Existence of elemental powers confuses the issue for them, since they *are* real, but equally uninterested in the world. If someone says the gods aren't real, they can point at the elementals and say "see! Of course they are!"
A "Green-Age Athas" game wouldn't be like your standard D&D game.

1. Everyone's still psyonic.
2. The only true magic is elemental and druidic.
3. The Tyr-Region is located at the equator; it's probably hot, a jungle and rains all the time.  Not like your standard fantasy world.
4. There's nothing Tolkien-like with the Elves, Orcs and Dwarves.  The Elves probably were as tall is in Dark Sun and due to the tropical climate, the Dwarves didn't have beards. 

If I were to run a Green-Age Athas game, I'd.

1. Run it just like a normal Dark Sun game save it takes place in a jungle with lots and lots of rain.
2. Instead of Dragon-Kings, I'd have Elemental-Kings(hint: they were older and more powerful than the DK of current (perhaps 30th Level) (2e))). And I'd have really only have four of them.
3. No city-states, but Nation-States.  I expect these nation-states to be in a constant state of war given the amount of water and populations they can support. (1984?).
4. Respect the fact that Tyr is a dwarvan kingdom hidden in a valley surrounded by jungle. 
5. The society and classes were exactly like those in Dark Sun (slaves, nobles, gladiators, templars).
6. Of course, the meta-physical.
7.  Detail the extinct races; Orcs are traditionally the opposite of Elves.  Do I make Orcs trustworthy and honorable?
8. As for monsters, things in this world that are in DS are the opposite of what they are (ie, Sloths and fast moving hunters), think likewise. 
9. The Sea of Silt is a vast ocean; that means ships, trade and travel (and aquatic silt-horrors).
10. The dawn of Magic might sweep the land like Chistianity did for the Roman Empire and bring down the EKs.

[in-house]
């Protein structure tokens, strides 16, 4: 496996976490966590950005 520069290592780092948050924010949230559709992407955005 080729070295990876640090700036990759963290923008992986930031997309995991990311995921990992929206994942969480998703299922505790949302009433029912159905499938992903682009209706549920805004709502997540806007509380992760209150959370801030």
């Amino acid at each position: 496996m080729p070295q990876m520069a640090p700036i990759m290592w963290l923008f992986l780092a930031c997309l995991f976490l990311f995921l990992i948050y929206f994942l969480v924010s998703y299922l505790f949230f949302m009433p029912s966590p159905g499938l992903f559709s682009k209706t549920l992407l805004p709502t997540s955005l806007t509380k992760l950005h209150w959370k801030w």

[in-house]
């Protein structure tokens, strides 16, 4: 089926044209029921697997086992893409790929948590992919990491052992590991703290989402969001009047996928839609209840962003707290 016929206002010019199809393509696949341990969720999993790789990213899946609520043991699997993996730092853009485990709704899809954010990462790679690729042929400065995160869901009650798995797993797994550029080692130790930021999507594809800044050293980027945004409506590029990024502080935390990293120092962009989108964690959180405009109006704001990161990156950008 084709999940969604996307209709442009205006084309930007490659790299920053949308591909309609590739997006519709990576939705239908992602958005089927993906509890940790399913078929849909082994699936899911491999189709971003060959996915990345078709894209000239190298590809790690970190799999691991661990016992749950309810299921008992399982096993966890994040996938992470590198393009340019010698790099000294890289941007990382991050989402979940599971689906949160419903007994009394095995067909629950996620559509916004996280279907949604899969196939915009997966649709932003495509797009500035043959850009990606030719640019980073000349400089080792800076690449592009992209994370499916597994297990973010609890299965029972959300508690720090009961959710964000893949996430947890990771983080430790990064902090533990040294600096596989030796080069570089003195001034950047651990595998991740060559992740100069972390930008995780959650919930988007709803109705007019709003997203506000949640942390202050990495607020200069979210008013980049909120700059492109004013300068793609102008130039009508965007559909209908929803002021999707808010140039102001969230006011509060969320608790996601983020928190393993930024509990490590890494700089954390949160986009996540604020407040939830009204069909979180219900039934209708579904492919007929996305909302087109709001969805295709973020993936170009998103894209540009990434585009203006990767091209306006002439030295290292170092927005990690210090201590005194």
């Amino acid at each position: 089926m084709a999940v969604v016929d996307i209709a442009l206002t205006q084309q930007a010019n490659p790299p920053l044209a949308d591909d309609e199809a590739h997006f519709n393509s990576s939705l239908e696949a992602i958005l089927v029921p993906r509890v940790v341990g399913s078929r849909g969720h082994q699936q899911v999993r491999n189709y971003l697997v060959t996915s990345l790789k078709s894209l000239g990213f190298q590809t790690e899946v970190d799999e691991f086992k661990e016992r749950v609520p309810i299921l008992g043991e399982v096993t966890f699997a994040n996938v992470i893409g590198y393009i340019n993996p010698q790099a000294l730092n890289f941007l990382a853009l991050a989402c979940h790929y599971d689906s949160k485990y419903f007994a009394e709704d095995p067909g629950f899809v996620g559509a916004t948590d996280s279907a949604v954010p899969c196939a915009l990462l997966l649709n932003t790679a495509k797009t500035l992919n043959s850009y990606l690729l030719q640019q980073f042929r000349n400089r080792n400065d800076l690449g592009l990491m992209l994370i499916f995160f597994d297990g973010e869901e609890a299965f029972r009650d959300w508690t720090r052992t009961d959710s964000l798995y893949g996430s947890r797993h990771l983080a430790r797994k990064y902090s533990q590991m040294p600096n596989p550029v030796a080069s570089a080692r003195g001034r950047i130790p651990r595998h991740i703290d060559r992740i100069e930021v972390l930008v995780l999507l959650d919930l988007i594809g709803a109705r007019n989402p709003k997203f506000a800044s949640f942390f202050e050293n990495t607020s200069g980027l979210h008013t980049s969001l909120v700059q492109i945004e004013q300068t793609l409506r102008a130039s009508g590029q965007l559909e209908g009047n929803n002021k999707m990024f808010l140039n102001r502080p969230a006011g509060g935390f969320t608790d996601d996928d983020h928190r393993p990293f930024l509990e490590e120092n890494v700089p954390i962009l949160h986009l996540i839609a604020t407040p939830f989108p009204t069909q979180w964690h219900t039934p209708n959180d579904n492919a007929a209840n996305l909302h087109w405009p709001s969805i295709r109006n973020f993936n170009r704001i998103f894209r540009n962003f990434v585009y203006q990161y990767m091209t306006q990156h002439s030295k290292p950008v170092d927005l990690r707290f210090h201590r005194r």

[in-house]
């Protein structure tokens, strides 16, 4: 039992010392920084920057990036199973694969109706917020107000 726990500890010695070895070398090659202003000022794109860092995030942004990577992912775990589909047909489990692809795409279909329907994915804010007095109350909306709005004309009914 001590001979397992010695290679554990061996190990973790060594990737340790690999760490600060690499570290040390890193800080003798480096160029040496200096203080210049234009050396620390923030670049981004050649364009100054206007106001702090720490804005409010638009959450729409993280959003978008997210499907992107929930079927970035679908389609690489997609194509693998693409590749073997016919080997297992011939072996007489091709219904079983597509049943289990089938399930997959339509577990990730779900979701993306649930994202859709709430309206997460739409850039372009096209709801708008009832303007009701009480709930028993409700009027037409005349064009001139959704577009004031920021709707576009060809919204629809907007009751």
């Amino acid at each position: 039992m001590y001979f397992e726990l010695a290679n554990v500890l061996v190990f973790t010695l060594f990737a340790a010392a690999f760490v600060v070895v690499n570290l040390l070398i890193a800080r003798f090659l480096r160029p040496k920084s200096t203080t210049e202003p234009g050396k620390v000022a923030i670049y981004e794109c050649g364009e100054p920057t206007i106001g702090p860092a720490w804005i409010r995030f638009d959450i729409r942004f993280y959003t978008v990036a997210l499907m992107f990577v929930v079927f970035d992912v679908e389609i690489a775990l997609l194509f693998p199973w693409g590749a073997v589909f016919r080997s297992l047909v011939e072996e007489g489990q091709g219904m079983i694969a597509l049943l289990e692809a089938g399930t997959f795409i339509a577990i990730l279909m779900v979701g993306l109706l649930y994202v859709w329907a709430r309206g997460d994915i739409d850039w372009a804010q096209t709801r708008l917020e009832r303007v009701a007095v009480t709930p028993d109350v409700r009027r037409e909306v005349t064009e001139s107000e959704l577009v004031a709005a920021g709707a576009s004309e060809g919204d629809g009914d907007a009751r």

Famous Athasian last words: "Hey, you're wrong. I know elves, I've played AD&D for eight years. They're noble, sylvan creatures who will honor their word." In the desert, everything's further than it looks.
Going off the Prism Pentad - Green/Red Age Dwarves definitely had beards. There was arcane magic, but only Preserving was known to the greater world. His would-be champions and Rajaat were the only defilers. Psionics is still wide-spread, also, Life-Shaping, though still rare, is not nearly as rare as it is in later Ages. The archietecture of cities was likely somewhere between late classical and early medieval with under-currents of the white 'coral' that the halflings used to build their Blue Age structures. I agree with the tropical/sub-tropical vibe, though areas along the coast not near river mouths were likely mediterranean, while to the far north and south (Marnitia, and the soon-to-be Deadlands), are likely coniferous forests with primitive deciduous trees making some inroads. I always thought it might be cool to have the Green Age experience a Dryas actually, going into the Red, the combination of ecological change might strain the societies of the world and make them more likely to fight over resources. Rajaat might simply take advantage of this (or have engineered the Dryas to start with as he is a Water-aligned caster) to fan the flames of his genocides.